In the first pass, this isn’t so difficult. We cut huge chunks of absolutely brilliant prose with self-satisfaction. We didn’t need a page to describe the room. We didn’t even need a long paragraph. Ah, there now. I feel so much better, and so virtuous.

It’s that second or third pass. The fine-tuning. Everyone edits differently, but we all get to a place where we have to make some really hard decisions. A few lines that have held on. A short scene that is so tight and well-written. (Or a character or two who didn’t want to be dead.)

Oh, murder most foul!

Kill the suckers! No mercy. And if you did your job and made them characters (yes, even your bad guys), or scenes, paragraphs, even phrases that you and we love (or love to hate), it’s that much harder to do. And that much more rewarding to have done it, when you step back and view the finished work.

And there’s the fun. The satisfaction of doing the hard work. The profit? Not royalties (wonderful as they may be.) It’s how the work profits from our merciless killing sprees. And how we, as writers, profit in honing our craft, sharpening our eyes and the skill with which we deploy the sharp blade of the delete key.

It’s what we do, after all. Build worlds, people them, and then torment, torture, sometimes destroy. Our craft requires us to do it regularly. With vigor. With precision.

So, fellow hit-persons. Garrote? Scalpel? Other than great CPs and beta readers, what are your most useful tools and techniques?


The First Two Hundred and Fifty

The first two hundred fifty words of a manuscript are crucial. They should set the tone for the whole, almost like a novel in miniature. They are your ultimate hook. And because of that importance, you might want to separate those opening words from the rest of the manuscript and look at them alone instead of as a part of a larger whole. Consider your first two hundred and fifty words as flash fiction—flash fiction that’s missing an ending. So what should be expected from flash fiction?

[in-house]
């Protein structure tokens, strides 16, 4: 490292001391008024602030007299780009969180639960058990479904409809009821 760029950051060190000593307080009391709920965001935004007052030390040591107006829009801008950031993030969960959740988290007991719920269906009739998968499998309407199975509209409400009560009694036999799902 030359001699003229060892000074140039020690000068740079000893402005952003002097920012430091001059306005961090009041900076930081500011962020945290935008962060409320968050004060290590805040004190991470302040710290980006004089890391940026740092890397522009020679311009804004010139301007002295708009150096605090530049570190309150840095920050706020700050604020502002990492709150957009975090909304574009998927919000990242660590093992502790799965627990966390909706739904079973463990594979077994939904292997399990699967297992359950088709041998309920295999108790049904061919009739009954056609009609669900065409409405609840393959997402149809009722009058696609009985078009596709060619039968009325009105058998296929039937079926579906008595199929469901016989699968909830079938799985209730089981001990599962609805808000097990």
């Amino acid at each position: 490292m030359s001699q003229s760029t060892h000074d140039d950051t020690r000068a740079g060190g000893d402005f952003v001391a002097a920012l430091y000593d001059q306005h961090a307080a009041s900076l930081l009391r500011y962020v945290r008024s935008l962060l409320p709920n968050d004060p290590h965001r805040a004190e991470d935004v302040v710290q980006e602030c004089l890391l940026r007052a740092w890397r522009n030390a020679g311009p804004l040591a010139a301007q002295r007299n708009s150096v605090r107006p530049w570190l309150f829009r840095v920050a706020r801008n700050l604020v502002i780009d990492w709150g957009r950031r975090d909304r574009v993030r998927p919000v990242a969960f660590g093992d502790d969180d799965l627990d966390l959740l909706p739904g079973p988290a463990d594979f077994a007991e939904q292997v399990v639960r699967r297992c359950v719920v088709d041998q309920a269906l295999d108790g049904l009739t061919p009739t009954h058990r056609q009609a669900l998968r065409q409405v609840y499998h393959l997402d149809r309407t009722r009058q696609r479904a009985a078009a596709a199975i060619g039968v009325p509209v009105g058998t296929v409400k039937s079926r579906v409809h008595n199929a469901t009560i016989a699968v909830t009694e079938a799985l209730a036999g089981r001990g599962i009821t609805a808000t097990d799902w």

Because of the shortness, flash fiction has to be very alive. Strong and active verbs are a great way to do this. Don’t ‘jump’ when you can ‘leap’ or ‘soar’. Don’t ‘make’ when you can ‘create’ or ‘craft’ or ‘construct’. Forget ordinary verbs and go for active ones. Flash fiction needs to convey emotion, make you feel something. The opening page should set a mood. If the piece is mostly descriptive, that description should invoke atmosphere.

Also, just like flash fiction, your first two-fifty needs to breath or hint conflict. It doesn’t need to be the main conflict of the novel, but is there something to indicate everything is not sunshine and flowers. Conflict is what runs the show and pushes a good novel forward, start off on the right foot by involving conflict.